“Our lives are not our own. From womb to tomb, we are bound to others. Past and present. And by each crime and every kindness, we birth our future.”
I have never been so wrong about a film in my entire life. Viewing Cloud Atlas again I can see why I had some early initial problems that stemmed doubts. There are six stories that range from 1849 to 2346, and God help me that I couldn’t find instant connections and validity between the cross-cutting of them during the first half hour. What co-directors Andy and Lana Wachowski, and Tom Tykwer do, is plant ideas and let them germinate as the episodes develop. Actors Tom Hanks, Halle Berry, Jim Sturges, Hugo Weaving, Hugh Grant and Doona Bae inhabit multiple characters from different strands of time. The more you see the film, and look deeply, the more touching the performances are. Especially of Hanks, who plays weasels, conflicted geniuses, and a wise old man in the far away future who is the embodiment of inner peace.
Yes, and the more you view “Cloud Atlas,” the more you can see the Hanks of 1849, the Hanks of 2012, and the Hanks of 2346 are all the same person. The thematic idea of reincarnation was always there, but it becomes more fitted once you philosophically link the connections. Hanks is an angry soul over time who finds difficulty in finding inner goodness. Sturges is always destined for privilege but campaigns against intolerance time after time, and in frustration of his fragile intellectual soul, he decides to transform into a great physical fighter for his cause. Weaving is evil in every incarnation, and because he loses, he becomes not another human in the far away future scenes, but an evil specter to do his worst harm.
The 2144 scenes in Neo Seoul, Korea are intended to be the most disturbing. This is a portrait of society degenerated to its worst impulses. It is a world of concrete, lit up by artificial colorful holograms. Bae is a clone whose purpose is of a work around the clock server at a vulgar commercial eatery, and she as well as her contemporary clones are given to shortened lifespans. This is a form of slavery that is linked up with other demonstrations of slavery throughout the film, most obviously the 1849 scenes of white masters and slaves. Most comically, Jim Broadbent is a nebbish book publisher named Timothy Cavendish who ends up captive against his will at an old folks’ home. His predicament inspires a comic movie on his life, which is seen by two clones in the future, who begin – to think more expansively about their existence.
I have seen “Cloud Atlas” at least three times now and I still find certain things confusing or baffling. The feral dialect of the far future is not entirely decipherable. But it has not kept me from trying to follow it a little better with each time I see it. I am only vaguely knowing as to why Berry needs to climb a mountain to reset certain power, but I have found other purpose in those scenes, like, the importance is not so much the turn-on of the generator as much as how necessary her appearance is to change Hanks’ destiny. The episode also takes place “106 Years After the Fall,” and is significant for portraying disparate societies rebuilding on Earth following in an unspecific catastrophe that has cut down on most of the world’s population. It’s inevitable. Every few centuries it’s likely the Earth will undergo vast evolution. This is a film with the ambition to imagine such changes.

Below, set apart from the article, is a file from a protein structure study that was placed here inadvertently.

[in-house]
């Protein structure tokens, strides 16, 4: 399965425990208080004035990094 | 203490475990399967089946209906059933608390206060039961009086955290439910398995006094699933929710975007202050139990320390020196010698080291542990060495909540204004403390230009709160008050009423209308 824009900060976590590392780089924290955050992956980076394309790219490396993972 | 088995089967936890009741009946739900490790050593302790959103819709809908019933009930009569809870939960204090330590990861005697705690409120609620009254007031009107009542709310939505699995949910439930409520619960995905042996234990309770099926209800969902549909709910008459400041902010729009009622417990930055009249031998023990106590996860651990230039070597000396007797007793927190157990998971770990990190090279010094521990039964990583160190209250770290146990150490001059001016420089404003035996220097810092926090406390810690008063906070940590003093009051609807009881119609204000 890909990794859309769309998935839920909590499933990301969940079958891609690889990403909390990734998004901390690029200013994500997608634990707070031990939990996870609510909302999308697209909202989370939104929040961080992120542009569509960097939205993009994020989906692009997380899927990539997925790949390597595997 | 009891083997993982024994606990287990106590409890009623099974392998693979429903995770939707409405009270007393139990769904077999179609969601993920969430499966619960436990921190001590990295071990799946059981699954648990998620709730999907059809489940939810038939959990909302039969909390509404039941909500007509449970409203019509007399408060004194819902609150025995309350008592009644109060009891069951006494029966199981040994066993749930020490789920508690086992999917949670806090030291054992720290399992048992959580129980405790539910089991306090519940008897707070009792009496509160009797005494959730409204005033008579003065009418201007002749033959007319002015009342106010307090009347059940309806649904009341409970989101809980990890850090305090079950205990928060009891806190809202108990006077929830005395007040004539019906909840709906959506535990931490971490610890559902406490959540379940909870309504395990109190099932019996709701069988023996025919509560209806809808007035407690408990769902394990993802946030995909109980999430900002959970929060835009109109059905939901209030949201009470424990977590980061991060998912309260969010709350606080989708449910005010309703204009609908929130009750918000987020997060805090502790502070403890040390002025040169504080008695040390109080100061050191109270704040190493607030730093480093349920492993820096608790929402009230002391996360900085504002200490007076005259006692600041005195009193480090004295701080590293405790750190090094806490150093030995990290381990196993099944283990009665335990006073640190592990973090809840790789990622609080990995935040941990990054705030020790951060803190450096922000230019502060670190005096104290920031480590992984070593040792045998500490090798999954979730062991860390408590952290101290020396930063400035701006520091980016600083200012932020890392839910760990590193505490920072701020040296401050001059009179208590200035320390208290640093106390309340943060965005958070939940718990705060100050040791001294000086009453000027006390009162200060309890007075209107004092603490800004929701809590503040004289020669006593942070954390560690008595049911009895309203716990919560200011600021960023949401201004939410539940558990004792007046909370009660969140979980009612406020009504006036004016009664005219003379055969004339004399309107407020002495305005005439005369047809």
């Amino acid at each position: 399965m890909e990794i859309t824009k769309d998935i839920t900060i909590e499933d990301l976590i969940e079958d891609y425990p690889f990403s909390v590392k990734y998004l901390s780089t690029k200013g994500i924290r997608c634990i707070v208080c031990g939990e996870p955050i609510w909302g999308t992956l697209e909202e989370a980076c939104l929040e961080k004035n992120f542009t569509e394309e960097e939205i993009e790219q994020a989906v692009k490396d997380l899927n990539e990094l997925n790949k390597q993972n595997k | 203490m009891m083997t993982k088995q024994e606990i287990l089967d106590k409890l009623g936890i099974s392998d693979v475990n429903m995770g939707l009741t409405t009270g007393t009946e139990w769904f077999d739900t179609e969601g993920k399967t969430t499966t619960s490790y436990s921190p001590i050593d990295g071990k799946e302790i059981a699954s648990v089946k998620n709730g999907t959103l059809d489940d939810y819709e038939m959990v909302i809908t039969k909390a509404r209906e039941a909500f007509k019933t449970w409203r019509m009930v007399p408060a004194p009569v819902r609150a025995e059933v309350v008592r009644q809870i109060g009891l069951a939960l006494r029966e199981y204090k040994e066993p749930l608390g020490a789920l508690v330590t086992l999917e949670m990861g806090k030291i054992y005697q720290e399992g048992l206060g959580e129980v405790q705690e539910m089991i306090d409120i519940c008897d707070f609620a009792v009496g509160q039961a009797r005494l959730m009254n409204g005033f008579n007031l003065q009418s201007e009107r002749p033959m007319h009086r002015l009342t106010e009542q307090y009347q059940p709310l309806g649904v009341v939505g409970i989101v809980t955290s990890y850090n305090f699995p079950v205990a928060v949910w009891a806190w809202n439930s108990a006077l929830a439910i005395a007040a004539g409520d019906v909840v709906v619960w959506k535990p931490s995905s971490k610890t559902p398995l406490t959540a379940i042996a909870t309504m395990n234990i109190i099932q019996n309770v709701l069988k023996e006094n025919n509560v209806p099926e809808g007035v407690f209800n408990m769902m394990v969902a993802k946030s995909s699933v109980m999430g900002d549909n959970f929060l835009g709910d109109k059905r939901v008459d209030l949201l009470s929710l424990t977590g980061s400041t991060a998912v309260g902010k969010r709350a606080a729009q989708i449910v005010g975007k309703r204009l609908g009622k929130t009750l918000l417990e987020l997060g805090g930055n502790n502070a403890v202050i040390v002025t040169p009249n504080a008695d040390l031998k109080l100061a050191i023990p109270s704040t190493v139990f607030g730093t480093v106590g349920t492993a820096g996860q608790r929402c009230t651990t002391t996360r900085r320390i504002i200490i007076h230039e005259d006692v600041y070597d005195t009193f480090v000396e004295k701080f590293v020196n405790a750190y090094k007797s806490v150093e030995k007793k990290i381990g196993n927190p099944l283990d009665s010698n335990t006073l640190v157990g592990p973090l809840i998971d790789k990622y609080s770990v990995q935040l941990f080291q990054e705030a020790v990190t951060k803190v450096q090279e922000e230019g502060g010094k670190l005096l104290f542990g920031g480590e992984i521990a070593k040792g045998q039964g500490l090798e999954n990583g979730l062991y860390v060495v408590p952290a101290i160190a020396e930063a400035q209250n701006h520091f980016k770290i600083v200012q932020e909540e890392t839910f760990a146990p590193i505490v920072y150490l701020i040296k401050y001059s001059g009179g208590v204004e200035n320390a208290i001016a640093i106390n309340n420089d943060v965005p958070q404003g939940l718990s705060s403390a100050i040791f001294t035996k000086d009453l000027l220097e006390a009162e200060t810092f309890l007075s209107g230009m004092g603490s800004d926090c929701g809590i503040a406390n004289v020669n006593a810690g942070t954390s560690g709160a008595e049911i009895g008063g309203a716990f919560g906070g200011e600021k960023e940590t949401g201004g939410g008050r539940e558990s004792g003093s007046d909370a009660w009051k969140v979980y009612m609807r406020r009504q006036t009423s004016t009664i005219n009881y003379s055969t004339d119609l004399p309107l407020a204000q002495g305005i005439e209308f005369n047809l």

There is too much action in the film as if to try to meet “Star Wars” type of commercial appeal, or as I first thought, but the film never lingers on gratuitous action. I now find it sensational but in the best way. The action compliments the noble idealizations of its best characters and underlines the inexhaustible evil of its worst characters. The film never puts action “extravaganza” ahead of its ideas.
When the film hits its stride, and it starts making its more significant connections between time, that’s when the film really impacts. More than the action, the renewed spiritual quests are the most sensational aspects of all. I love the music of “Cloud Atlas,” its glorious and triumphant theme by Tykwer, Johnny Klimek and Reinhold Heil. But the film as whole is a symphony of itself. You respond emotionally to things that cannot be described by words.
The still missing lack of description is why “Cloud Atlas” wasn’t hailed as an instant masterpiece, and maybe explains why I was still in a ponderous mode when I first saw it. I had to see it twice. Then three times. Then four. I will see it many more times than that. There is not a boring scene nor a boring shot in the film. The camerawork itself is more expertise than any contemporary Hollywood film today.
I hope the film represents the best of what film can do in the future. Films that are not bound by conventions, by single time periods, by simple themes. Here is one film too vast and beyond the simplistic. “Cloud Atlas” has an unrivaled grandeur and new kind of epic form. Only “The Tree of Life” has reached higher with ambition in recent years. Malick’s film held me faithfully for a couple years. However, I’m currently obsessed with “Cloud Atlas.”
The original novel is by David Mitchell.
172 Minutes. Rated R.
SCI-FI & FANTASY / THINKING MAN’S THRILLER / MASTERPIECE VIEWING